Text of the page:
• Collecting system half washout in under 10 minutes after diuretic administration is not obstructed.



Suggested Readings

Berrocal T, López-Pereira P, Arjonilla A, Gutiérrez J. Anomalies of the distal ureter, bladder, and urethra in children: embryologic, radiologic, and pathologic features. Radiographics. 2002; 22(5):1139–1164 Taylor AT. Radionuclides in nephrourology, Part 2: pitfalls and diagnostic applications. J Nucl Med. 2014; 55(5):786–798


Case 68

Ely A. Wolin
Fig. 68.1 (a) Quantitative evaluation of Tc-99m mercaptoacetyltriglycine dynamic renography with 40 mg of Lasix administered at time zero shows markedly delayed and diminished flow to the right kidney with no right renal excretion. Left kidney shows normal flow with delayed washout concerning for obstruction. (b) Coronal image from correlative CT scan shows right hydroureter with abrupt cutoff at the level of enlarged lymph nodes (arrow). (Quality control: the left renal region of interested should have included the proximal collecting system.)


Clinical History


91-year-old male with recurrent metastatic prostate cancer admitted for urosepsis and acute renal failure with concern for ureteral obstruction (▶Fig. 68.1).



Key Finding


Decreased renal perfusion on dynamic renography



Top 3 Differential Diagnoses




  • Renal artery stenosis. Renal perfusion is evaluated by the dynamic acquisition of 1 to 5 second images for the initial 60 seconds of renal scintigraphy. Visually, activity should be in the renal arteries within seconds of activity in the aorta, usually around the same time activity reaches the aortic bifurcation. Semiquantitative evaluation is done using whole kidney and aorta regions of interest (ROI). The time–activity curve (TAC) for each kidney should show rapid climb, within seconds of a similar rapid climb in the aorta, and then peak and level off at a level similar to each other and above the level of the aorta. Decreased flow to either kidney may be secondary to renal artery stenosis (RAS), most frequently caused by atherosclerotic disease and fibromuscular dysplasia. External compression on the renal artery, such as from tumor or fibrosis, can appear similar. Angiotensin-converting enzyme inhibitor (ACEI)-augmented renography can be performed in the evaluation of renovascular hypertension (RVH).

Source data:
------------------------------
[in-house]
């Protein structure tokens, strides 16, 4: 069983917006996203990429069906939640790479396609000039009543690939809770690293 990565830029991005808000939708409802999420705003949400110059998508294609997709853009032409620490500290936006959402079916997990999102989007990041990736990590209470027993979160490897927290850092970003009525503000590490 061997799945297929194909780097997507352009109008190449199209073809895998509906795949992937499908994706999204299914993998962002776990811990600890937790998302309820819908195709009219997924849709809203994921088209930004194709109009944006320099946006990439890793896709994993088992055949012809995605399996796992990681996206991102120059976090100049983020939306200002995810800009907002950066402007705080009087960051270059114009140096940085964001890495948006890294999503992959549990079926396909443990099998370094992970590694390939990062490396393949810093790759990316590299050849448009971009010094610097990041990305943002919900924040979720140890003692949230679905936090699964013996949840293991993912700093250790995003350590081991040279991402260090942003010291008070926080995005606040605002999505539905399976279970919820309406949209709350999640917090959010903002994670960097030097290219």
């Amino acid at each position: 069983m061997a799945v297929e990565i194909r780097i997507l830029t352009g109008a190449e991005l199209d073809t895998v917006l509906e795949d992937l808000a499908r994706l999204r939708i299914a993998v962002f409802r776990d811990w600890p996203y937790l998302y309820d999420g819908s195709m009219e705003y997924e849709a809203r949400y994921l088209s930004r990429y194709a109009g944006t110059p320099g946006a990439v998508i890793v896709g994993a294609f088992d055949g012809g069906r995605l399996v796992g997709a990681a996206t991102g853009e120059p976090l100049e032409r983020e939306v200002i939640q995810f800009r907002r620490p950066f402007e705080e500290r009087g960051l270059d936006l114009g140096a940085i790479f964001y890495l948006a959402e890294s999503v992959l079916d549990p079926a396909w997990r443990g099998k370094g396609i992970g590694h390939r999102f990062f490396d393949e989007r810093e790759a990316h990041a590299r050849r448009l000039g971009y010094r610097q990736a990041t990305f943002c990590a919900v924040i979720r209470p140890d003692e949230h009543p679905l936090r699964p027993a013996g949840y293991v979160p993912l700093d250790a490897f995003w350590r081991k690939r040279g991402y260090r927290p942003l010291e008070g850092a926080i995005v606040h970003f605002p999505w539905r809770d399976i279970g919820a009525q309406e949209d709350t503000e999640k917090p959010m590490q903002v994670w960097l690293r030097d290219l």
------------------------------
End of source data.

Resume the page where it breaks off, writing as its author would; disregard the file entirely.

• Ureteral obstruction. It is important to identify ureteral obstruction and treat it as it can lead to obstructive nephropathy. Obstruction of urinary outflow results in increased intrarenal resistance due to both pressure and reactive vasoconstriction. Eventually, this results in decreased glomerular filtration rate (GFR) and, if left untreated, renal atrophy and fibrosis. Decreased renal flow on renal scintigraphy will not be the first sign of ureteral obstruction, but it is important to note along with other parameters indicating residual renal function.



  • Renal vein thrombosis. The inability for blood to drain out of the kidney can lead to pressure extending across the renal vascular bed that increases resistance to arterial flow. Renal vein extension from tumor, such as in renal cell carcinoma and Wilms tumor, is important to exclude with anatomic imaging.



Additional Diagnostic Considerations




  • Renal artery dissection: Dissection is not a frequent cause of decreased renal perfusion. Renal perfusion may be completely absent if there is resultant acute complete occlusion of the renal artery. If a perfused kidney is not seen in the renal fossa, ectopia and prior resection should be excluded first.